10. Jhung SH, Lee JH, Yoon JW, Serre C, Férey G, Chang JS. Microwave synthesis of chromium terephthalate MIL-101 and its benzene sorption ability. Adv Mater 2017;19:121-4.
11. Curi? A, Reul R, Möschwitzer J, Fricker G. Formulation optimization of itraconazole loaded PEGylated liposomes for parenteral administration by using design of experiments. Int J Pharm 2013;448:189-97.
12. Amir AS, Praveen DC, Sagar SH. A design of experiment approach for optimization and characterization of etodolac ternary system using spray drying. Int J Pharm Pharm Sci 2017;9:223-40.
13. Shekar P, Kumar KS, Jabasingh SA, Radhakrishnan M, Balagurunathan R. Optimization of medium components for antibacterial metabolite production from marine streptomyces sp. Pua2 using response surface methodology. Int J Pharm Pharm Sci 2014;6:475-80.
14. Khan NA, Kang IJ, Seok HY, Jhung SH. Facile synthesis of nano-sized metal-organic frameworks, chromium-benzenedicarboxylate, MIL- 101. Chem Eng J 2011;166:1152-7.
15. Agostoni V, Anand R, Monti S, Hall S, Maurin G, Horcajada P, et al. Impact of phosphorylation on the encapsulation of nucleoside analogues within porous iron(iii) metal-organic framework MIL-100(Fe)
nanoparticles. J Mater Chem B 2013;1:4231-42.
16. Jyoti K, Pandey RS, Kush P, Kaushik D, Jain UK, Madan J, et al. Inhalable bioresponsive chitosan microspheres of doxorubicin and soluble curcumin augmented drug delivery in lung cancer cells. Int J Biol Macromol 2017;98:50-8.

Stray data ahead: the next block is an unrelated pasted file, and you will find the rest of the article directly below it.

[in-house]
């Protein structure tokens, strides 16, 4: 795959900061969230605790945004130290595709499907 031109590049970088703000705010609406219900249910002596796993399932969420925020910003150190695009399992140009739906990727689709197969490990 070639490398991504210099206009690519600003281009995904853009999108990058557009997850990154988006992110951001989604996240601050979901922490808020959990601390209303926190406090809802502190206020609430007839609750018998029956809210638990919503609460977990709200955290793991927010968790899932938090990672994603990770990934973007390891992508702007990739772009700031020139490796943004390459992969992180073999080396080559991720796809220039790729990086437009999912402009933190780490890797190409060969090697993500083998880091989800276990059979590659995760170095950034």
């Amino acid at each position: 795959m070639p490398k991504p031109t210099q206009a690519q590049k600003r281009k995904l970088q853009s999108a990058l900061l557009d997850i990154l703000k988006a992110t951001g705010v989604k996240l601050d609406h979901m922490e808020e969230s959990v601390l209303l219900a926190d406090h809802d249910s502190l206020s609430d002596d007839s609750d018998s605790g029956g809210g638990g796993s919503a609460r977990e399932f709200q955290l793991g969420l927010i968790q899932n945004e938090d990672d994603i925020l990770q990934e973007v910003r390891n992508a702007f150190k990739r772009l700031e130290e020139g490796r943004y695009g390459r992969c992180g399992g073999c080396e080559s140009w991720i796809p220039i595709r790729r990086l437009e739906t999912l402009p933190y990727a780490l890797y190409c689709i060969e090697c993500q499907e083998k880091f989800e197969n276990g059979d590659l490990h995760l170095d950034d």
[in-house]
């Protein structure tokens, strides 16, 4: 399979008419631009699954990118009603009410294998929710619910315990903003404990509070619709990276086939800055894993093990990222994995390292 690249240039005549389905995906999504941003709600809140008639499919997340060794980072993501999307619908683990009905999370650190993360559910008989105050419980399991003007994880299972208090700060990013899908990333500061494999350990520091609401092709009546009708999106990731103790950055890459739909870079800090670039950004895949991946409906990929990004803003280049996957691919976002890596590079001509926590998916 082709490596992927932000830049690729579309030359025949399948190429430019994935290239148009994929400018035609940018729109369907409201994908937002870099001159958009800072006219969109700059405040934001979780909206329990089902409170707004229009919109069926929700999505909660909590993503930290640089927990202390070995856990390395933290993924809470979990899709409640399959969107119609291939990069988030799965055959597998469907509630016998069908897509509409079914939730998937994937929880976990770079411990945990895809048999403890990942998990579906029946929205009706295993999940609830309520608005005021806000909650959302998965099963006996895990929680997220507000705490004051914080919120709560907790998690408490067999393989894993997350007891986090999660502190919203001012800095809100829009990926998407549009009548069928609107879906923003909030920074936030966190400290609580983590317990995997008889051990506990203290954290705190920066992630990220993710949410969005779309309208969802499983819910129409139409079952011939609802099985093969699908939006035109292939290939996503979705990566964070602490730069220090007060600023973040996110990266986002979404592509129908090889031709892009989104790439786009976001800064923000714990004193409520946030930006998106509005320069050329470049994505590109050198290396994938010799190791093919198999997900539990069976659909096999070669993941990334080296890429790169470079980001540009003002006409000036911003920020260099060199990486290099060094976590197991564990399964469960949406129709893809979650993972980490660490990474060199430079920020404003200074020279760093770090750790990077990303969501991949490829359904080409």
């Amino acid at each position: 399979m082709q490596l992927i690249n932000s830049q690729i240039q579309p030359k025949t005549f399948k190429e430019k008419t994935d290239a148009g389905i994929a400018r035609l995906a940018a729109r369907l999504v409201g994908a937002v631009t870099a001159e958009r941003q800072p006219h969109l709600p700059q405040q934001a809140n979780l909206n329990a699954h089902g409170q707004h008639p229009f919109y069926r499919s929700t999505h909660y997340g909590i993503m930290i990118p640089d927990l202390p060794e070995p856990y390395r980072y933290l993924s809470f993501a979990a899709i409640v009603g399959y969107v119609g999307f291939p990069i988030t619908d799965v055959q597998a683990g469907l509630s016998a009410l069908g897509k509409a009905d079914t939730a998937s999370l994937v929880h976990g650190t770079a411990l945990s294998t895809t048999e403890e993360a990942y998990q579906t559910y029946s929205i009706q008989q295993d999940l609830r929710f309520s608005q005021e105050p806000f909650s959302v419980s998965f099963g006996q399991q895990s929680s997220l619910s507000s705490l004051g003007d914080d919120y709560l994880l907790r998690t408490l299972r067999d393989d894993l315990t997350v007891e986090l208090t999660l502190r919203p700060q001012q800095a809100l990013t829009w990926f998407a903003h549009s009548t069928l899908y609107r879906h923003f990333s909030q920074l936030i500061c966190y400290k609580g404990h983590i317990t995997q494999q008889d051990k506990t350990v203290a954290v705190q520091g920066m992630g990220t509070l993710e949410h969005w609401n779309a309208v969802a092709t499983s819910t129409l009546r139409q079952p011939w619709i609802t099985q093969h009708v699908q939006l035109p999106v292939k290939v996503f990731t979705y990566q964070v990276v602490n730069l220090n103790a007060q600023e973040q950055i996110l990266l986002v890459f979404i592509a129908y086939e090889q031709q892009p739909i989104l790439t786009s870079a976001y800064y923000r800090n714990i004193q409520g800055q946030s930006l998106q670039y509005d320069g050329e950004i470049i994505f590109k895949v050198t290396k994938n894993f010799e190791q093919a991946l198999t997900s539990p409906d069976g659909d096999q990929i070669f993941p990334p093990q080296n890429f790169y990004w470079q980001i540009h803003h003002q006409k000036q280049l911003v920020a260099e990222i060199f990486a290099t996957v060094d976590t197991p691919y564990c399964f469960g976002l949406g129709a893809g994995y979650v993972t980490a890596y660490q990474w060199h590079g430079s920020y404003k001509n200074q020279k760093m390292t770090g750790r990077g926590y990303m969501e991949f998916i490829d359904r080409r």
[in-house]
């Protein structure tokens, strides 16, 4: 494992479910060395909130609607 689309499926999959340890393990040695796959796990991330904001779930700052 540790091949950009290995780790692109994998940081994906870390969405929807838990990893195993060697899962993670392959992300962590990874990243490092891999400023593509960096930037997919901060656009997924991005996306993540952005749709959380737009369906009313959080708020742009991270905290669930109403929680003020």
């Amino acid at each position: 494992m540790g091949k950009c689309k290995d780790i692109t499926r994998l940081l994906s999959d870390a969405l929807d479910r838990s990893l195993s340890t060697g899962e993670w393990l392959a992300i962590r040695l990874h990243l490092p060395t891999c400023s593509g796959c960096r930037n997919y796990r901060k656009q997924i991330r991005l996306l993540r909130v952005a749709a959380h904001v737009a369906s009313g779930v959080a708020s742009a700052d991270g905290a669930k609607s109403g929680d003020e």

17. Sumithra S, Shanmugasundaram P, Ravichandiran V. Quality by design-based optimization and validation of new reverse phase-high-performance liquid chromatography method for simultaneous estimation of levofloxacin hemihydrate and ambroxol hydrochloride in bulk and its pharmaceutical dosage form. Asian J Pharm Clin Res 2016;9:190-6.
18. Chalati T, Horcajada P, Couvreur P, Serre C, Ben Yahia M, Maurin G, et al. Porous metal organic framework nanoparticles to address the challenges related to busulfan encapsulation. Nanomedicine (Lond) 2011;6:1683-95.
19. Kumar S, Varma M, Prakash R. Development and optimization of enzalutamide-loaded solid lipid nanoparticles using box-behnken design. Asian J Pharm Clin Res 2019;12:67-76.
20. Di Renzo F. Zeolites as tailor-made catalysts: Control of the crystal size. Catal Today 1998;41:37-40.
21. Jhung SH, Lee JH, Chang JS. Crystal size control of transition metal ion-incorporated aluminophosphate molecular sieves: Effect of ramping rate in the syntheses. Microporous Mesoporous Mater 2008;112:178-86.
22. Seetharaj R, Vandana PV, Arya P, Mathew S. Dependence of solvents, pH, molar ratio and temperature in tuning metal organic framework architecture. Arabian J Chem 2019;12:295-315.
23. Baes CF, Mesmer RE. The Hydrolysis of Cations. New York: John Wiley and Sons; 1976.
24. Yu Q, Zhang X, Bian H, Liang H, Zhao B, Yan S, et al. ph-Dependent Cu(II) coordination polymers with tetrazole-1-acetic acid: Synthesis, crystal structures, EPR and magnetic properties. Cryst Growth Des 2008;8:1140-6.
25. Wyszogrodzka G, Doro?y?ski P, Gil B, Roth WJ, Strzempek M, Marsza?ek B, et al. Iron-based metal-organic frameworks as a theranostic carrier for local tuberculosis therapy. Pharm Res 2018;35:144.
26. Wu B, Lin X, Ge L, Wu L, Xu T. A novel route for preparing highly proton conductive membrane materials with metal-organic frameworks. Chem Commun (Camb) 2013;49:143-5.
This work is licensed under a Creative Commons Attribution 4.0 International License.
The publication is licensed under CC By and is open access. Copyright is with author and allowed to retain publishing rights without restrictions.